There are overwhelming number of commercial medications in the market. Two drugs that is invaluable in my opinion and experience of treating huge number of fancy goldfish on a commercial scale is the Dylox for parasite control and Oxy-tetracycline for bacterial disease treatment. Dylox is banned and the most popular replacement is Praziquantel. The application of Praziquantel is very simple and usually only require one single treatment to eradicate goldfish fluke. Oxy-tetracycline is a broad spectrum anti-biotic and is very effective to treat most goldfish bacterial infection.    


Disease Treatments:

Goldfish are not prone to diseases, and are generally very hardy. Normally when fish are healthy and are not under stressed, it can resist disease with its own immune system similar to our human body. The best strategy is not to focus on curing diseases but to prevent them. Attention should be given to (1) quarantine new goldfish before introduce to an established tank (2) prevent stressing the fish from overcrowded condition, (3) keep good water quality (4) good nutrition (5) proper feeding, (6) prevent the use of unnecessary medication, (7) drastic temperature and water chemistry change and (8) maintain a good bio-filtration system for the nitrogen cycle. With the simple aquarium house keeping and proper feeding, there're really not much to worry about goldfish disease. Unfortunately, there may come a time when your goldfish does become sick. The following paragraphs should help you to identify, cure, or prevent the problem. These are the most common problems with fancy goldfish.


Fin Congestion:

This problem is identified by large red blood vessels, red hemorrhage areas, and closed fins. Fin congestion is caused by poor water quality usually having high ammonia and nitrite levels in it. To treat this environmental disease make sure your filters are working properly, change your water more often, and reduce feeding until the water quality has improved,. Salt should be added at the rate of two to three tablespoons per five gallons of water. If secondary infections are present (fungus or bacteria), they should be treated with the appropriate medicine such as Oxy-tetracycline. The hemorrhages and frayed fins, if any, should disappear in four to six weeks if water quality has improved.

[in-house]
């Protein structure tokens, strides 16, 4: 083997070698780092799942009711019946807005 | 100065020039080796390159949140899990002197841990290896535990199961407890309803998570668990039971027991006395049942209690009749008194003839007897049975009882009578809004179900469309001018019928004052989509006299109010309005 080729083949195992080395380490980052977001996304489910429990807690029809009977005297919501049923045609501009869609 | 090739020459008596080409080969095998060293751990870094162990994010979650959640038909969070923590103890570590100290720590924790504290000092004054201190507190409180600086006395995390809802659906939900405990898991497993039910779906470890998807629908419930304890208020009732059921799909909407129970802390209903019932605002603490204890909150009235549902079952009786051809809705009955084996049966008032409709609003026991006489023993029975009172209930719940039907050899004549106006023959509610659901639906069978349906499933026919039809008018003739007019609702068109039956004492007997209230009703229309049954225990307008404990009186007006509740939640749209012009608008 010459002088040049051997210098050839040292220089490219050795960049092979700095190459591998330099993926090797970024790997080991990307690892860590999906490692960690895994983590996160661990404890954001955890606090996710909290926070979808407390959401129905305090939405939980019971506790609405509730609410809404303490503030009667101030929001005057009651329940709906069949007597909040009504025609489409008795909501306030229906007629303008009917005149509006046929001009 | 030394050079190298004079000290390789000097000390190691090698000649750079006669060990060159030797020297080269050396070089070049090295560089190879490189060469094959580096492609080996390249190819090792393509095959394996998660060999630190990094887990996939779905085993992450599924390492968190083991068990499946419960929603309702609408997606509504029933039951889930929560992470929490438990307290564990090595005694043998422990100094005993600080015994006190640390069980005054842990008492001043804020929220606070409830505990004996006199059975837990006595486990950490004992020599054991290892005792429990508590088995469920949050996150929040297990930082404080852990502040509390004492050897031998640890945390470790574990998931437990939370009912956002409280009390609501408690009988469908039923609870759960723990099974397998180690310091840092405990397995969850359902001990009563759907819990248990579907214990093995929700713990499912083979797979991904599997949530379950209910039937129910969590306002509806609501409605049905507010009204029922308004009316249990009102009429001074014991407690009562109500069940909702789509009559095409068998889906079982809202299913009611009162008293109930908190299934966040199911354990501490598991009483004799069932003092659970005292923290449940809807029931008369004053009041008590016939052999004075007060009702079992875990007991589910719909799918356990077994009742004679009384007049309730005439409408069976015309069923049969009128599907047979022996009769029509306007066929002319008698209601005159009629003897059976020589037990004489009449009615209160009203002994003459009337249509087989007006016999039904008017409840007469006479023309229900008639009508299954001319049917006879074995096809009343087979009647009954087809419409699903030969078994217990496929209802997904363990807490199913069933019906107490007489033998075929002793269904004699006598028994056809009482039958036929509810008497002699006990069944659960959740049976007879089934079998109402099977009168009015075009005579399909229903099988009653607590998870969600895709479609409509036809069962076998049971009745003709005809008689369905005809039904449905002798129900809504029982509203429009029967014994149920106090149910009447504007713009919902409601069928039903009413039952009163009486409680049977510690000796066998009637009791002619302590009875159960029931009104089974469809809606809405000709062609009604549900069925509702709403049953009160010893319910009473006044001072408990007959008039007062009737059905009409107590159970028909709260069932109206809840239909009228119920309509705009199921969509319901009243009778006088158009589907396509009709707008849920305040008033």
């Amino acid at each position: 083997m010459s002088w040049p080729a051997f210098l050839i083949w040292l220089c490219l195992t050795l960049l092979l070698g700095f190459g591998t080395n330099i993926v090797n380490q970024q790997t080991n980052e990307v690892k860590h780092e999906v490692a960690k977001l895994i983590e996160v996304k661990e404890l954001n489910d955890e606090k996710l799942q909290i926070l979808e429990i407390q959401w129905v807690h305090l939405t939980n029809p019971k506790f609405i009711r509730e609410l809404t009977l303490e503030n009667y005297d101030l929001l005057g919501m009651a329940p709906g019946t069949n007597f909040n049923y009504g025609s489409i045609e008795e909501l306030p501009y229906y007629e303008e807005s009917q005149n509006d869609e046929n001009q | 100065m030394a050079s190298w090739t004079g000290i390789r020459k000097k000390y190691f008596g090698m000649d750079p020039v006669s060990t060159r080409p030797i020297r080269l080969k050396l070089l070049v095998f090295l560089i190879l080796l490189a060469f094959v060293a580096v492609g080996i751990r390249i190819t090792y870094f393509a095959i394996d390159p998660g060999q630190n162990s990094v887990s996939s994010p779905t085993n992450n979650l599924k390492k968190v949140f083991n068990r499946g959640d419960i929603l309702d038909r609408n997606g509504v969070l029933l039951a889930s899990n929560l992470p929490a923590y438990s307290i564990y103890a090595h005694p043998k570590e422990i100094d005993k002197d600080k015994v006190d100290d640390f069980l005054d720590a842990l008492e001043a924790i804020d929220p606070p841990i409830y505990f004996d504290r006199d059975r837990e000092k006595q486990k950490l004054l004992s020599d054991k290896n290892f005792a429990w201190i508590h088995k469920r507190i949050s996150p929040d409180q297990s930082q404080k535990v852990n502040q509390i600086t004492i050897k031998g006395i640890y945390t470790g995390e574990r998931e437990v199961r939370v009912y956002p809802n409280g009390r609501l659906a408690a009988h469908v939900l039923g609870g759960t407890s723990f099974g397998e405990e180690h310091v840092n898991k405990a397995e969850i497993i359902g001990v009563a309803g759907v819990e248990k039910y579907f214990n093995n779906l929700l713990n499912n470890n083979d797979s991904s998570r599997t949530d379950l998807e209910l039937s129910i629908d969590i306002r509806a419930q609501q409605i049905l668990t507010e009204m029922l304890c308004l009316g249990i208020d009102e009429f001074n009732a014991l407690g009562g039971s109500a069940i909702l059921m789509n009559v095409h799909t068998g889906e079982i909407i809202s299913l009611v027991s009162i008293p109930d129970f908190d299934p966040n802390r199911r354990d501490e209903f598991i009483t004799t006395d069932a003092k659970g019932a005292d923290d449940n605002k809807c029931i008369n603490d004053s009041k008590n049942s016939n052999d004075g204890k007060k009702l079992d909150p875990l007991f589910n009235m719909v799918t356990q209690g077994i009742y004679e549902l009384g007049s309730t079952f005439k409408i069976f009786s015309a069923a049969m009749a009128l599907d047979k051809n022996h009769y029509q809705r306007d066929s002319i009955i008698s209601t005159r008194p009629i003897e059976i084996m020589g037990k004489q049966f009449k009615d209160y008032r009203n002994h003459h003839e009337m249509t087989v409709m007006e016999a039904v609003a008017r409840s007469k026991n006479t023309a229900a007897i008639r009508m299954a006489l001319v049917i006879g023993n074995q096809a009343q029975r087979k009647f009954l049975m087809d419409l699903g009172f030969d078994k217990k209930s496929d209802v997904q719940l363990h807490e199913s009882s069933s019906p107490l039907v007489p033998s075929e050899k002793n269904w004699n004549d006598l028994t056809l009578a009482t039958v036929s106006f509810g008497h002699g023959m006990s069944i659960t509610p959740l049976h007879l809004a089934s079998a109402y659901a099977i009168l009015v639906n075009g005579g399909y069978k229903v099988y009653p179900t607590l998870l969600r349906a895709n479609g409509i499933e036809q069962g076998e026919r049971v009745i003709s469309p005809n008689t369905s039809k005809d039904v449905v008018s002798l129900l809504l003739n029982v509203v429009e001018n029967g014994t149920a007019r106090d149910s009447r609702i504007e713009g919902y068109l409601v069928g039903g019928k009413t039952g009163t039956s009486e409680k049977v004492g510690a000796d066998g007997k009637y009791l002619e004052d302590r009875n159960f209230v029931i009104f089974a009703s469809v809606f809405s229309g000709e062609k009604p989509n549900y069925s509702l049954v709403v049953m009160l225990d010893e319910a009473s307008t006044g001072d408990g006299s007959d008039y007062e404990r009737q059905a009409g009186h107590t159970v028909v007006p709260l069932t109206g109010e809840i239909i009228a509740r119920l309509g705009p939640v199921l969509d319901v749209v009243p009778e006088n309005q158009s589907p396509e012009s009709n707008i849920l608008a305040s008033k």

This infection is the most common and widespread parasitic disease among tropical and goldfish and is usually fatal if left untreated. Fish usually become susceptible to ick due to a chill, direct infection from a fish with a case of the disease or excessive ammonia buildup. Ick is a ciliated one-celled organism, Ichthyophthirius Multifiliis, which imbeds itself in the skin of the fish. The irritation causes small white blisters to form, appearing as white spots or nodules on the infected fishes' fins and body. Unless treated, the ick parasite multiplies rapidly and the body and fins of the host fish are soon covered. There are many effective ick medicine on the market. Just follow the instruction on the label. Usually the one that claim effective for cold water is better for treating fancy goldfish.